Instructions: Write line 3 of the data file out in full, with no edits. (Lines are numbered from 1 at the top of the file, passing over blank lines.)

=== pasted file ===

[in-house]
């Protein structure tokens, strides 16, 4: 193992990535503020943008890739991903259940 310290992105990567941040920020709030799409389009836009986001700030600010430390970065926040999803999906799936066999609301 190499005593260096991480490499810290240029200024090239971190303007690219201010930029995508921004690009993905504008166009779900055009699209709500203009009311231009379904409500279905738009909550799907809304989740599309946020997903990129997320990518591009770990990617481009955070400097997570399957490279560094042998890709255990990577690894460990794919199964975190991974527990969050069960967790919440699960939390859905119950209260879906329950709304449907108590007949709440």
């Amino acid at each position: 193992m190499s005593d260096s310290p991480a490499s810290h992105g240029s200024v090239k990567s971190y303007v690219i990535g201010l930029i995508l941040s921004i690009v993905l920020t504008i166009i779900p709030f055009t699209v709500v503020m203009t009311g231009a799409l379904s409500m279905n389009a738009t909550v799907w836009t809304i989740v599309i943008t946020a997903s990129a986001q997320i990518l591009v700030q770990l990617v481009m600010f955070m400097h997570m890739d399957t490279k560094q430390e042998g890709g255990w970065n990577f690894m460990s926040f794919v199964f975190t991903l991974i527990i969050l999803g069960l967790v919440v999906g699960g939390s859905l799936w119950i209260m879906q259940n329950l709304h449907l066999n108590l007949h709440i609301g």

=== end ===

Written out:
């Amino acid at each position: 193992m190499s005593d260096s310290p991480a490499s810290h992105g240029s200024v090239k990567s971190y303007v690219i990535g201010l930029i995508l941040s921004i690009v993905l920020t504008i166009i779900p709030f055009t699209v709500v503020m203009t009311g231009a799409l379904s409500m279905n389009a738009t909550v799907w836009t809304i989740v599309i943008t946020a997903s990129a986001q997320i990518l591009v700030q770990l990617v481009m600010f955070m400097h997570m890739d399957t490279k560094q430390e042998g890709g255990w970065n990577f690894m460990s926040f794919v199964f975190t991903l991974i527990i969050l999803g069960l967790v919440v999906g699960g939390s859905l799936w119950i209260m879906q259940n329950l709304h449907l066999n108590l007949h709440i609301g």